Manchester United is out of the Champions League, and its problems don't end there

Manchester United and Alexis Sanchez were knocked out of the Champions League by Sevilla. (Getty)

The goal that sunk Manchester United’s 2017-18 season, or at least a good chunk of it, had been coming. It had been coming over hours of dreadful soccer, first 90 minutes in Spain, then more than 70 at home on Tuesday night.

There were doubts about whether it would come in time. But when it did, 73 minutes into the second leg of United’s Champions League round of 16 tie against Sevilla, there was no doubt it was deserved. And there was no doubt what it meant: Manchester United, the richest club in the world, was crashing out of Europe’s top club competition three rounds too early.

Manchester United, three-time European champion, 20-time English champion, was woefully inadequate.

Wissam Ben Yedder’s goal, two minutes after the diminutive striker entered as a substitute, sparked the uproar. It sent United supporters scurrying for Old Trafford exits. It sent United fans around the world into disgruntled fits. It, along with a fluky second goal four minutes later, sent Sevilla through to the quarterfinals, and sent United in search of answers.

But the search, and the fits, and the uproar, and the early train rides home weren’t and aren’t about Ben Yedder’s dagger. They’re about everything that had come before; everything that enabled it. Because United, over 180 minutes, was mostly hopeless. Hopelessly unambitious, yes, but also thoroughly sub-standard.

Three weeks ago, it had put one shot on target in Seville. Tuesday night, United was a bit more enterprising, but not much better. Throughout the two legs, it was alarmingly open at the back, and alarmingly disjointed in midfield, just as it has been all season. It was incapable of seizing control, and incapable of suppressing a skilled but unspectacular Sevilla side.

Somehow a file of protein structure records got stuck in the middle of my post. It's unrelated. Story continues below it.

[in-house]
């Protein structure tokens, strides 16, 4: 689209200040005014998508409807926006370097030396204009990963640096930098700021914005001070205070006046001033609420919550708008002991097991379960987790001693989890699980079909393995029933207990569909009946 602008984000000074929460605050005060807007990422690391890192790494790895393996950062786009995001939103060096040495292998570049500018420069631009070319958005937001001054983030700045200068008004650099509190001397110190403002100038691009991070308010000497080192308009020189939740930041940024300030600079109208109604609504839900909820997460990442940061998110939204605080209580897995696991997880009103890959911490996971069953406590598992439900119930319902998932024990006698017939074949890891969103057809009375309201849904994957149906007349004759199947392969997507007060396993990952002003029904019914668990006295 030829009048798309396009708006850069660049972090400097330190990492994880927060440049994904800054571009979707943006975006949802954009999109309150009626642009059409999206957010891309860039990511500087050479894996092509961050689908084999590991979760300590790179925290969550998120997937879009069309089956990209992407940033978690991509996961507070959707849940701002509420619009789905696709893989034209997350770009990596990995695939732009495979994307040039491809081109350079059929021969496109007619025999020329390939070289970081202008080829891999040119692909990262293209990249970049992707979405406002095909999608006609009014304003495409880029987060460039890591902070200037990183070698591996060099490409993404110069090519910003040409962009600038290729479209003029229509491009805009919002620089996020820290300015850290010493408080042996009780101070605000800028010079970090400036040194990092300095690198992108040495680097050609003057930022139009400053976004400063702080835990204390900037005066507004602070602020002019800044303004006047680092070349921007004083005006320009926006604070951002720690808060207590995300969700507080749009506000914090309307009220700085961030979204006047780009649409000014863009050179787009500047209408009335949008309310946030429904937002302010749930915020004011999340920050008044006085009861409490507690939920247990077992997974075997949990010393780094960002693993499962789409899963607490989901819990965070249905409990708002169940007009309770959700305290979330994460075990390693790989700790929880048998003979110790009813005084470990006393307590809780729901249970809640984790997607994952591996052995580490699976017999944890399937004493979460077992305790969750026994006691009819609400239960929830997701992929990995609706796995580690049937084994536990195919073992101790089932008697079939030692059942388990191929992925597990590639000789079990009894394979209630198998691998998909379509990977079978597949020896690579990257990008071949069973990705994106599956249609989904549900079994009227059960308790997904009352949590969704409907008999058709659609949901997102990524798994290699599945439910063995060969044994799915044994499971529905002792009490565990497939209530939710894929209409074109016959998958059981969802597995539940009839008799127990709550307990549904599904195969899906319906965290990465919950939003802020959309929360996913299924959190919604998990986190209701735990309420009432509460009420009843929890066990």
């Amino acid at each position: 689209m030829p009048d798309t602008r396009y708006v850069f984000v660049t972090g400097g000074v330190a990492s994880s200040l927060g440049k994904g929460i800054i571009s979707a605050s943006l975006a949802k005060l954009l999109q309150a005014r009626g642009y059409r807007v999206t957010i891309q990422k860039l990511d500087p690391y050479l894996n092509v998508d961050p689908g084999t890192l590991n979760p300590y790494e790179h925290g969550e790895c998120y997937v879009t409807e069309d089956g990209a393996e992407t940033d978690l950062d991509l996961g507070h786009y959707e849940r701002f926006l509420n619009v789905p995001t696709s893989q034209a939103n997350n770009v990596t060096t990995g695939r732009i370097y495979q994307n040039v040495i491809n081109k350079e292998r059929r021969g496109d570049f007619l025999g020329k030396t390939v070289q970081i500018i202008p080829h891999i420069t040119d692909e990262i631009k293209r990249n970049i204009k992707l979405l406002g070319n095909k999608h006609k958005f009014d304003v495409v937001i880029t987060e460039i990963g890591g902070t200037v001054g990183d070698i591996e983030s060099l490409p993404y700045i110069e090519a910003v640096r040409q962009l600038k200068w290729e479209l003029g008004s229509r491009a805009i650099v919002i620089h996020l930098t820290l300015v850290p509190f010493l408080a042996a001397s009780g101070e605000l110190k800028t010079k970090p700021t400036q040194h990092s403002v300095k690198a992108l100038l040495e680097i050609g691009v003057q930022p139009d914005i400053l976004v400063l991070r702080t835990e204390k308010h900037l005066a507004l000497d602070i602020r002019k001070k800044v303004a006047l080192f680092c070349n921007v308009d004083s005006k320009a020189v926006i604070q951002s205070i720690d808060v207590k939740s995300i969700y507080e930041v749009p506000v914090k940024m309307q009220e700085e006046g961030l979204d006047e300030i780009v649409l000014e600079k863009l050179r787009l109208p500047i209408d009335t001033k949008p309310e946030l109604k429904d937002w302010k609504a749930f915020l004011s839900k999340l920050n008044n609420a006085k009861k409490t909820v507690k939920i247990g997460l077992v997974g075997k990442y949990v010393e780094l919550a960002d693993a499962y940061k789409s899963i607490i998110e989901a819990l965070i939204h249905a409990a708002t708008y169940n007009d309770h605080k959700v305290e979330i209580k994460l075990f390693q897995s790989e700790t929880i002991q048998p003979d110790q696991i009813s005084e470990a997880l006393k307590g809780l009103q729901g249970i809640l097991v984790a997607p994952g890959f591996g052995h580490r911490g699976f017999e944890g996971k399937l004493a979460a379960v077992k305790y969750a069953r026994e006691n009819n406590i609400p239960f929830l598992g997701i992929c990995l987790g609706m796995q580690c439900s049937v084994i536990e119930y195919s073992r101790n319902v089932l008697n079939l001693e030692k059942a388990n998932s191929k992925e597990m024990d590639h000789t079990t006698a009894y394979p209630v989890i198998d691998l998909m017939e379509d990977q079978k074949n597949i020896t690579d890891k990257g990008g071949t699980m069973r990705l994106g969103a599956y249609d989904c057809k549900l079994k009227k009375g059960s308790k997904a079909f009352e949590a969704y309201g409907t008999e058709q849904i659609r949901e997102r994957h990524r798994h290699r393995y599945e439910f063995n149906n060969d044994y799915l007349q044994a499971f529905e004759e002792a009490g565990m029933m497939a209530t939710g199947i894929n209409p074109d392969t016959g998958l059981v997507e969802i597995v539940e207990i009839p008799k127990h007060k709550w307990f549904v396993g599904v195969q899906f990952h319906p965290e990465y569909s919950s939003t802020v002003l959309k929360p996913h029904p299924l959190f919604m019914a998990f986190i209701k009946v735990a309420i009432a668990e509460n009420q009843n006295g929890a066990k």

David De Gea and opponent wastefulness had spared the Red Devils for two-and-a-half hours. But they could only keep the just result at bay for so long. They could only keep the bubbling backlash at bay for so long. And when Ben Yedder struck, twice in four minutes, the flood gates opened.

There was something fitting about the scene. About an unheralded 5-foot-7 forward, purchased for just over $10 million a few years ago, celebrating in front of 2,000 traveling Spaniards, the ones who had been responsible for the majority of the noise on the night.

About a place, a “Theater,” that once emitted an aura of invincibility instead emitting moans and groans. The Old Trafford faithful were restless. “Attack, attack, attack!” they clamored, but their very reasonable requests often fell on deaf ears.

They have come to expect more than this from a club that can spend and has spent over $100 million on individual players. They have come to expect better from a manager brought in with the express goal of trophies. And not the FA Cup or League Cup. Proper trophies. Trophies the club has won in the past. Trophies the manager has won in the past as well.

But they, and he, have stagnated. They seem to have gone stale. Their second-place standing in the league has masked their many deficiencies. The frustration that reverberated around Old Trafford reflected those deficiencies, and an uneasy feeling about the direction of the club.

Mourinho, after the match, didn’t help matters. As tone-deaf as ever, he boasted about his past successes and belittled a historic club’s history to normalize present-day failures:

That uneasy feeling isn’t entirely substantiated by facts. It is, if only in small part, fueled by polarizing opinions of Mourinho, by media coverage of him, and by his antics. The real problems at United, in many cases, are difficult for the average fan to put his or her finger on.

But the problems are real. Something isn’t right. Performances like Tuesday’s are the byproducts of them.

In many cases, performances like Tuesday’s can be dangerously influential. High-profile defeats, especially unexpected ones, can provoke overreactions. Single matches can get turned into referendums on a club’s status and identity.

It can be similarly dangerous, though, to use results as an excuse to ignore faults. In that sense, Tuesday’s defeat was almost convenient. United, as a team and a football club, isn’t where it wants to be. Despite domestic results indicating otherwise, it isn’t close. A full-fledged evaluation of the state of the club, therefore, is necessary. Tuesday didn’t make it necessary. But Tuesday might just instigate it.

Other Champions League results

Elsewhere, Edin Dzeko’s second-half goal lifted Roma to a 1-0 home win over Shakhtar Donetsk and into the quarterfinals on away goals.

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Henry Bushnell covers global soccer, and occasionally other ball games, for Yahoo Sports. Have a tip? Question? Comment? Email him at or follow him on Twitter @HenryBushnell.